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It’s springtime! The flowers are blooming, the grass is turning green, and sinuses everywhere are screaming out in agony. Yes, dear reader, it’s allergy season. As pollen begins falling from trees, people all across the U.S. are beginning to feel their allergy symptoms returning.

The issue is that everyone suffers from allergy symptoms a little differently. Because of the breadth of irritants and the range of conditions that can arise when a person is exposed to an allergen, they can have an incredibly diverse impact on an allergy sufferer’s quality of life.

Pollen allergies, for example, are often very mild, resulting in a little swelling of your throat and sinuses and causing your mucous membranes to act up. A more severe reaction, like a peanut or bee sting allergy, on the other hand, can be fatal. A person with a peanut allergy can be sent into anaphylactic shock within minutes of accidentally consuming one without the immediate use of an epi-pen or emergency care.

Because of the risks that can come with a severe allergy, asking about your allergies is one of the many lines of questioning that a life insurance underwriter pursues when determining the price for your life insurance.

How Underwriters See Allergies

The severity of your allergy symptoms are all that matters. If your worst allergy symptoms just make you uncomfortable, it’s unlikely that they will have any effect on your final price. This means that mild seasonal allergy sufferers have just as good a chance of getting best-class coverage as someone without allergies.

If your seasonal allergies can sometimes trigger asthma flare-ups that require visits to an ER, however, the insurance carrier will often rate you at a slightly worse risk class comparable to the rate people with moderate non-allergy related asthma receive. The same principle is also true if your allergies necessitate steroid-based medicine, since the use of steroids does slightly increase your risk of death.

Where underwriters look more closely is in instances where an allergy causes a life-threatening reaction like anaphylaxis. Since life insurance is priced based on the likelihood of a person’s death, adding a fun new way to die into the mix will most likely raise your price.

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During Your Application

Most life insurance carriers don’t ask about your allergies directly during the application process, but they do gather that information from your doctor during your medical record review. Most life insurance carriers don’t ask about your allergies on the application itself, but they do gather that information during the medical exam or phone interview. When you are asked about any allergies, be sure to disclose about the allergy itself and how you react to the allergen.

If you don’t divulge your allergy, then end up dying while covered by the policy due to that allergy, the carrier will have room to contest your claim, which may result in your family not getting the payout you were insured for.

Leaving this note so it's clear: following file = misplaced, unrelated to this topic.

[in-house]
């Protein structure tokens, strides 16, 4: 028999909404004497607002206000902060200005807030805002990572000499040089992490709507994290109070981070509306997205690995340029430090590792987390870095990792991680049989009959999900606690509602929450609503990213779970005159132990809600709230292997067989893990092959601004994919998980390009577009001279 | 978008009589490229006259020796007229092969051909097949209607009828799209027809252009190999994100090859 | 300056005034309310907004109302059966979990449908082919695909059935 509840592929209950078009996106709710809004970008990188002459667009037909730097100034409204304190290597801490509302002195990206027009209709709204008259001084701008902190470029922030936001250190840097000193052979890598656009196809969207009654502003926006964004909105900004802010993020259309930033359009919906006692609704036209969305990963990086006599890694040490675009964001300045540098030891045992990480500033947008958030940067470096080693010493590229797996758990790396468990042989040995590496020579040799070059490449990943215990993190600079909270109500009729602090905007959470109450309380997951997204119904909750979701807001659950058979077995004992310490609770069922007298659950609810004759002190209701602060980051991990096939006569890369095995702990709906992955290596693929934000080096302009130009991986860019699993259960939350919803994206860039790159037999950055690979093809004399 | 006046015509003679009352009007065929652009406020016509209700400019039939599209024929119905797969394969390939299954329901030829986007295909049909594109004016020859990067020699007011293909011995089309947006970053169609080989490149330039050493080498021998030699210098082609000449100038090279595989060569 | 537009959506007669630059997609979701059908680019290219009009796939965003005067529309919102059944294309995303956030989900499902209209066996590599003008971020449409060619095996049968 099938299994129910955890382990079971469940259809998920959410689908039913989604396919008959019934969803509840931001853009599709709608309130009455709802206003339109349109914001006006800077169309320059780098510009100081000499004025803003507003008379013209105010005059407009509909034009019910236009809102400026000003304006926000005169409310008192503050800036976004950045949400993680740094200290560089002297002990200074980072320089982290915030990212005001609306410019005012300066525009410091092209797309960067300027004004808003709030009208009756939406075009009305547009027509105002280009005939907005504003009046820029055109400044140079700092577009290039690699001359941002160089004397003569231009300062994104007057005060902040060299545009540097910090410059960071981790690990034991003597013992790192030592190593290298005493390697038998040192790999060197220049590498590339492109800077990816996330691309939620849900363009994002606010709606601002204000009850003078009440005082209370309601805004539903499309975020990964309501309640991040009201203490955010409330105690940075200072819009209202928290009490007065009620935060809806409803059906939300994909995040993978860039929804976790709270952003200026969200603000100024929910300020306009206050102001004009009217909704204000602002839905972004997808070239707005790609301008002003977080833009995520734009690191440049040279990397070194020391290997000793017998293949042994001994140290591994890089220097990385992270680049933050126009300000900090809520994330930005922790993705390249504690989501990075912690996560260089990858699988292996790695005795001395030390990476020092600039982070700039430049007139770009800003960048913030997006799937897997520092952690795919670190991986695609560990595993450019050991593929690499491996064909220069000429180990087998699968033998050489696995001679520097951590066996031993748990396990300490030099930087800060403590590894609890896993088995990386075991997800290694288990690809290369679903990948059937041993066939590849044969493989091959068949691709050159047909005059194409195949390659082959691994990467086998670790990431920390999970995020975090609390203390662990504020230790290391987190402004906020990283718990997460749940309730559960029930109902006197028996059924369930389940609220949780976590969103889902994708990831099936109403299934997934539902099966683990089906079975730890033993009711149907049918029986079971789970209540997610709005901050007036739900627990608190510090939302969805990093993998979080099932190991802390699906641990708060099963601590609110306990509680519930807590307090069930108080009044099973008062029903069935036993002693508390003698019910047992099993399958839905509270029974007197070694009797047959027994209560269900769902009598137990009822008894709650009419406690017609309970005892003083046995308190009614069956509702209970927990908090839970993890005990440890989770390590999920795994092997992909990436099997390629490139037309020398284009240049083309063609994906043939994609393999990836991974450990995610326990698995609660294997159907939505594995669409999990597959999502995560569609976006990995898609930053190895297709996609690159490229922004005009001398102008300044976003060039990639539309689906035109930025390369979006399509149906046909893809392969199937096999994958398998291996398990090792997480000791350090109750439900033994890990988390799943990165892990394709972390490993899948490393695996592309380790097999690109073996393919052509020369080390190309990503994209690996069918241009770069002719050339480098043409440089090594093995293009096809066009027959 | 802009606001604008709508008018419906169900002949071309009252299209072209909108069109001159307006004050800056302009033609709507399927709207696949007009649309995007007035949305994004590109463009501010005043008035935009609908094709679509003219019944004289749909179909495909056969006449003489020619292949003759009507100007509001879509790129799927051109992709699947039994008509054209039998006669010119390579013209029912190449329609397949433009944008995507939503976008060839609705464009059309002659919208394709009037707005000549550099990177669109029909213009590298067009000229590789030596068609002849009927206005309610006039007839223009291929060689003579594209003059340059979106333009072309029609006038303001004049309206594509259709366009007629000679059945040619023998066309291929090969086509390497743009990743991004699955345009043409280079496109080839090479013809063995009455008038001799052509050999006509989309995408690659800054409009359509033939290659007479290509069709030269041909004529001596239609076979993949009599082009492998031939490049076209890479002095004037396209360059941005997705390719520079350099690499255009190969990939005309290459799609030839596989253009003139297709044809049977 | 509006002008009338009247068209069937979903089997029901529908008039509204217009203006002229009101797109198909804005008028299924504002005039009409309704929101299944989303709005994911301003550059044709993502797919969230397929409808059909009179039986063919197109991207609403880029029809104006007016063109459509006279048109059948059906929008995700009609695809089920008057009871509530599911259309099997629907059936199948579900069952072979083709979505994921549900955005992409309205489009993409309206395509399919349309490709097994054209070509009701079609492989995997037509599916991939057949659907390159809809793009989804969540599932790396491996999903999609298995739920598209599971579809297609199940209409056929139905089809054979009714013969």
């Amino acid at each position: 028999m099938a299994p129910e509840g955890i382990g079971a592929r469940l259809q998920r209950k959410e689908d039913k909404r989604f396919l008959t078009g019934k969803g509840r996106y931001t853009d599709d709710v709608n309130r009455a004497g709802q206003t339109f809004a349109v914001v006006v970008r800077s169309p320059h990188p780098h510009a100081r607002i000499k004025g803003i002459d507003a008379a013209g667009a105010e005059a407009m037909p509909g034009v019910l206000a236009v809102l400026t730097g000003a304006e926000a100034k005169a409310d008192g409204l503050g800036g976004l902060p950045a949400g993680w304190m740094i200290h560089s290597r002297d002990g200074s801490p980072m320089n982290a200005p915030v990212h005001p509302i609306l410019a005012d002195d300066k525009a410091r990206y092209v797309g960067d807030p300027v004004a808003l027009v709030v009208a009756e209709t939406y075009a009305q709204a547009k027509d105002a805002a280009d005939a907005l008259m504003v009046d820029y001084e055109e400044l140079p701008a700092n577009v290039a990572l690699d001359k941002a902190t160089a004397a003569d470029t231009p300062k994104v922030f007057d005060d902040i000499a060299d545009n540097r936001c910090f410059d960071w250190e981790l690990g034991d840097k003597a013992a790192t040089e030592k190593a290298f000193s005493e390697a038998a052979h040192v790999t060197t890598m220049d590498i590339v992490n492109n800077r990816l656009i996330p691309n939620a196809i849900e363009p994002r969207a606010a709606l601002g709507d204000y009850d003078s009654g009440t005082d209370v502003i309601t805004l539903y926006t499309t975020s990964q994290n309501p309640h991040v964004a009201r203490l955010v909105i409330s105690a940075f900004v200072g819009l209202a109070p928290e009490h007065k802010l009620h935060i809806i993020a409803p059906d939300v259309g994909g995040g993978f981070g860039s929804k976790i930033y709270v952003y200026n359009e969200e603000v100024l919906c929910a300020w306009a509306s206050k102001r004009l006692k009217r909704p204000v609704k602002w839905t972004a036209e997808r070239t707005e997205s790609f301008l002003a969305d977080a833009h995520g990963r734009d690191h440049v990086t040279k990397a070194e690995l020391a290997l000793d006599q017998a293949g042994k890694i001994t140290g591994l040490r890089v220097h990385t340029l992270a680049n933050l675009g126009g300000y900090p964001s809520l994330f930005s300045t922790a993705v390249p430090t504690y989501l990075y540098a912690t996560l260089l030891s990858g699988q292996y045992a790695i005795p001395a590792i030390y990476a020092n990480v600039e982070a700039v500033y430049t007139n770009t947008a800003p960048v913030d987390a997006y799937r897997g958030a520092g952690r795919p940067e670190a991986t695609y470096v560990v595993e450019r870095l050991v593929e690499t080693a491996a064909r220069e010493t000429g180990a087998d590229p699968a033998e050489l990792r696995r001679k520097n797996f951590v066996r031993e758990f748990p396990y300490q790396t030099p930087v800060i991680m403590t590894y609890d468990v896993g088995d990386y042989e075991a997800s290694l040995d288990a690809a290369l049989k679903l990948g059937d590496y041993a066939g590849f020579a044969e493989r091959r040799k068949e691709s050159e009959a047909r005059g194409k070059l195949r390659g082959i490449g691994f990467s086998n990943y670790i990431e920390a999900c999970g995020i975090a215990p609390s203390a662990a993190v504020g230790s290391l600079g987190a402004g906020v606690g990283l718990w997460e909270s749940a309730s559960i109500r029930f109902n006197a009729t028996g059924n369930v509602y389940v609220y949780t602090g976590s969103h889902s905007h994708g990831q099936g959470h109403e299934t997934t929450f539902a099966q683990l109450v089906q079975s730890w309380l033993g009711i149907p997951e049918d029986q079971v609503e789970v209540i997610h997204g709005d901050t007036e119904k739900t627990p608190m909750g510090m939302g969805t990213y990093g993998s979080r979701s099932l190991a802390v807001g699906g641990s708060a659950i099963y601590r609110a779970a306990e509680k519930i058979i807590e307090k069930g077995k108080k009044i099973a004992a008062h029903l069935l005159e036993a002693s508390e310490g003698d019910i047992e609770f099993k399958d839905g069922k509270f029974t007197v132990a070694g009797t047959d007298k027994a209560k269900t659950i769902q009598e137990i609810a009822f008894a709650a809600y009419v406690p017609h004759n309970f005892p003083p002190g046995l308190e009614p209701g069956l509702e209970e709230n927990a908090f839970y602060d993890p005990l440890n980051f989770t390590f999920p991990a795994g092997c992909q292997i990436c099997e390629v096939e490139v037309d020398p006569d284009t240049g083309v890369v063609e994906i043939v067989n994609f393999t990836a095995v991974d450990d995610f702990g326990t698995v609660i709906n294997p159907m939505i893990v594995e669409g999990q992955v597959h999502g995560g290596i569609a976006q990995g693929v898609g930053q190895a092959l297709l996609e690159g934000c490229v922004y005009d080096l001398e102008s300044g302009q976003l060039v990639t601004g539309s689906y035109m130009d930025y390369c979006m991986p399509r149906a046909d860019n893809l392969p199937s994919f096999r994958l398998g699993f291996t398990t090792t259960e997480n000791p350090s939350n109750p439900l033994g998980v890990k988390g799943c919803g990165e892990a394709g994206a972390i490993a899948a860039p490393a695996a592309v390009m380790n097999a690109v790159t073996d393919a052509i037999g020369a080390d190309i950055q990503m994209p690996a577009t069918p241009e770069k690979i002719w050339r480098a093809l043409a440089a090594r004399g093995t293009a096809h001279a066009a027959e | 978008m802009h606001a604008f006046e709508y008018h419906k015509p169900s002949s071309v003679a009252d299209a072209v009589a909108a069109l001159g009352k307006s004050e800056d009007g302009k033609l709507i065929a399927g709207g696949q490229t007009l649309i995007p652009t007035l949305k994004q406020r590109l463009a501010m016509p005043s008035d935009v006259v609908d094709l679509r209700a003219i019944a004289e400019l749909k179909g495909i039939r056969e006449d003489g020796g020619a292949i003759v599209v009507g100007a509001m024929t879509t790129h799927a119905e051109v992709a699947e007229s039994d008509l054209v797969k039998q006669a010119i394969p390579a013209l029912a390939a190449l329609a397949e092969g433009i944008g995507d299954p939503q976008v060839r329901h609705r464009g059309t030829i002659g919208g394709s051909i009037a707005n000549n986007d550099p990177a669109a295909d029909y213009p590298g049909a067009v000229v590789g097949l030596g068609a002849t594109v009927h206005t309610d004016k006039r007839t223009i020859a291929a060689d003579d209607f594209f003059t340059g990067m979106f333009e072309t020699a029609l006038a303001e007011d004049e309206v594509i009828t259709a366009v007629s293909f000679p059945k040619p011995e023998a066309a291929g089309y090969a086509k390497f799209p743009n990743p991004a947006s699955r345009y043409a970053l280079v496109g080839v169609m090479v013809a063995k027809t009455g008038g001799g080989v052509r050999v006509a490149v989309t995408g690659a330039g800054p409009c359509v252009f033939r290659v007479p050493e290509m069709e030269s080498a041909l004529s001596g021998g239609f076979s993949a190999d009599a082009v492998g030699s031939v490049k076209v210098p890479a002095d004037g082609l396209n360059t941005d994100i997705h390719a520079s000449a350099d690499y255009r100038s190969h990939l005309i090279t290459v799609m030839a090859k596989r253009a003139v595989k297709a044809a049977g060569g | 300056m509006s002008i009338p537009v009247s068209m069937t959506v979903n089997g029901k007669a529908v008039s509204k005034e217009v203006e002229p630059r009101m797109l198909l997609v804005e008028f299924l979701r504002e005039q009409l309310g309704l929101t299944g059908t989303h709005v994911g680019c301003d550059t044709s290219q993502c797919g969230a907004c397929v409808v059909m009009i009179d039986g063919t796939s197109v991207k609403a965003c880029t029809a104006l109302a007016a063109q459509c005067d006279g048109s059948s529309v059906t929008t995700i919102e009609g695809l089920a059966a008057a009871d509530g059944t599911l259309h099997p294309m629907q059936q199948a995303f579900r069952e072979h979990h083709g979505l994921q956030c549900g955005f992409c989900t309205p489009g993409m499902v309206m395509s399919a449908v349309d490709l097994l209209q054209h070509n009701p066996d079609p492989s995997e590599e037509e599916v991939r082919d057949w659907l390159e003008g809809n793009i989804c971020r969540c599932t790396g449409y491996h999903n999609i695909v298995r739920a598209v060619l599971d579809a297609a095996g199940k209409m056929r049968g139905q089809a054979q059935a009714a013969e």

The insurance carrier can use this loophole because an insurance carrier offers coverage based on the information provided by the applicant. When a condition isn’t disclosed, the carrier can claim that the applicant set out to deceive them during the application, which can violate the terms of the policy.

Disclosing your allergy whenever possible can help to ensure that the carrier will know all of the information relevant to your case before your application is finalized. Honesty is the best policy here, since an incremental price increase is well worth the peace of mind that divulging your allergy can bring.

The Bottom Line

While disclosing a potentially fatal allergy could raise your price, not revealing it just opens a gateway for the carrier to contest your policy in the event that you pass away from an allergic reaction. If your allergy is well controlled either through regularly-taken medicine or emergency medication like an epi-pen, the impact that your allergy will have on your price will be fairly marginal, and some carriers may not even raise your price at all.

If you have any more specific questions about how your allergy will affect your life insurance application, feel free to get in touch with us if you aren’t applying for coverage, or talk to your Quotacy agent if you’ve already gotten a quote and submitted your application. We’d be happy to help clear up any questions you have.

About the writer

Headshot of Eric Lindholm, a life insurance writer, for Quotacy, Inc. New Year's Resolution

Eric Lindholm

Communications Coordinator

Eric started in Quotacy's sales department, but moved to marketing after helping hundreds of people through their life insurance buying journey. Aside from writing about buying life insurance, he also edits Quotacy's monthly newsletter, runs our YouTube channel and produces Real Life, our podcast. Eric lives in Minneapolis, where his coworkers are trying to convince him to take his humor into the spotlight. Connect with him on LinkedIn.